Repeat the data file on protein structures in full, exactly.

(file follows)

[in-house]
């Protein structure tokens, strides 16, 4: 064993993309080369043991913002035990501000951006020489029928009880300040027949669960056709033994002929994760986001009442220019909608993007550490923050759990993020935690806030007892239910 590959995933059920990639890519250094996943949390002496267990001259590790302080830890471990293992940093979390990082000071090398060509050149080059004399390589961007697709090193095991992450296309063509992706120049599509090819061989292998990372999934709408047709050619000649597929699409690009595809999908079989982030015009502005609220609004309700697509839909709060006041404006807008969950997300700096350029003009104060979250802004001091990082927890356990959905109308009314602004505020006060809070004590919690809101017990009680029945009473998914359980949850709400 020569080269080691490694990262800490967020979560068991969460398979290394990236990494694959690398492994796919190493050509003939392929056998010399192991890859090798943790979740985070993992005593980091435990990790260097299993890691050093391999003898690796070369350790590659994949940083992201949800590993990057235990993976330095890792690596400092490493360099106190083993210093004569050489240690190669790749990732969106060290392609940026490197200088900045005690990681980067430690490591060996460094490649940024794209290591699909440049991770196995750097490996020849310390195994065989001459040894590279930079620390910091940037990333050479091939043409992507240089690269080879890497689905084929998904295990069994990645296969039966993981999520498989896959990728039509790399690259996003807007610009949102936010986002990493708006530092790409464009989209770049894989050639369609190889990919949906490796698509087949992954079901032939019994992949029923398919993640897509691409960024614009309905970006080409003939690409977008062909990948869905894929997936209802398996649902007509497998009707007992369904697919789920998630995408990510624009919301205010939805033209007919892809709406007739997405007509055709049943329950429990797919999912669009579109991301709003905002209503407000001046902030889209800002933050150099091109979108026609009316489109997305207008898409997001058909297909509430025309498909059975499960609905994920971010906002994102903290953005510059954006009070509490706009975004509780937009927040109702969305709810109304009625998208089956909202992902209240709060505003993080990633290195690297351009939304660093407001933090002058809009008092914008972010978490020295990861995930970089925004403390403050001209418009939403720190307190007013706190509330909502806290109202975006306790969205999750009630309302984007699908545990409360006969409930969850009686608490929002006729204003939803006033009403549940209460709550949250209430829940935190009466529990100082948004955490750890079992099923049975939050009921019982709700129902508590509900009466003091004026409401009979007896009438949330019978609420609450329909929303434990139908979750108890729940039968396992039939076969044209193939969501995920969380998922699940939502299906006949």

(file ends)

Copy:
[in-house]
């Protein structure tokens, strides 16, 4: 064993993309080369043991913002035990501000951006020489029928009880300040027949669960056709033994002929994760986001009442220019909608993007550490923050759990993020935690806030007892239910 590959995933059920990639890519250094996943949390002496267990001259590790302080830890471990293992940093979390990082000071090398060509050149080059004399390589961007697709090193095991992450296309063509992706120049599509090819061989292998990372999934709408047709050619000649597929699409690009595809999908079989982030015009502005609220609004309700697509839909709060006041404006807008969950997300700096350029003009104060979250802004001091990082927890356990959905109308009314602004505020006060809070004590919690809101017990009680029945009473998914359980949850709400 020569080269080691490694990262800490967020979560068991969460398979290394990236990494694959690398492994796919190493050509003939392929056998010399192991890859090798943790979740985070993992005593980091435990990790260097299993890691050093391999003898690796070369350790590659994949940083992201949800590993990057235990993976330095890792690596400092490493360099106190083993210093004569050489240690190669790749990732969106060290392609940026490197200088900045005690990681980067430690490591060996460094490649940024794209290591699909440049991770196995750097490996020849310390195994065989001459040894590279930079620390910091940037990333050479091939043409992507240089690269080879890497689905084929998904295990069994990645296969039966993981999520498989896959990728039509790399690259996003807007610009949102936010986002990493708006530092790409464009989209770049894989050639369609190889990919949906490796698509087949992954079901032939019994992949029923398919993640897509691409960024614009309905970006080409003939690409977008062909990948869905894929997936209802398996649902007509497998009707007992369904697919789920998630995408990510624009919301205010939805033209007919892809709406007739997405007509055709049943329950429990797919999912669009579109991301709003905002209503407000001046902030889209800002933050150099091109979108026609009316489109997305207008898409997001058909297909509430025309498909059975499960609905994920971010906002994102903290953005510059954006009070509490706009975004509780937009927040109702969305709810109304009625998208089956909202992902209240709060505003993080990633290195690297351009939304660093407001933090002058809009008092914008972010978490020295990861995930970089925004403390403050001209418009939403720190307190007013706190509330909502806290109202975006306790969205999750009630309302984007699908545990409360006969409930969850009686608490929002006729204003939803006033009403549940209460709550949250209430829940935190009466529990100082948004955490750890079992099923049975939050009921019982709700129902508590509900009466003091004026409401009979007896009438949330019978609420609450329909929303434990139908979750108890729940039968396992039939076969044209193939969501995920969380998922699940939502299906006949």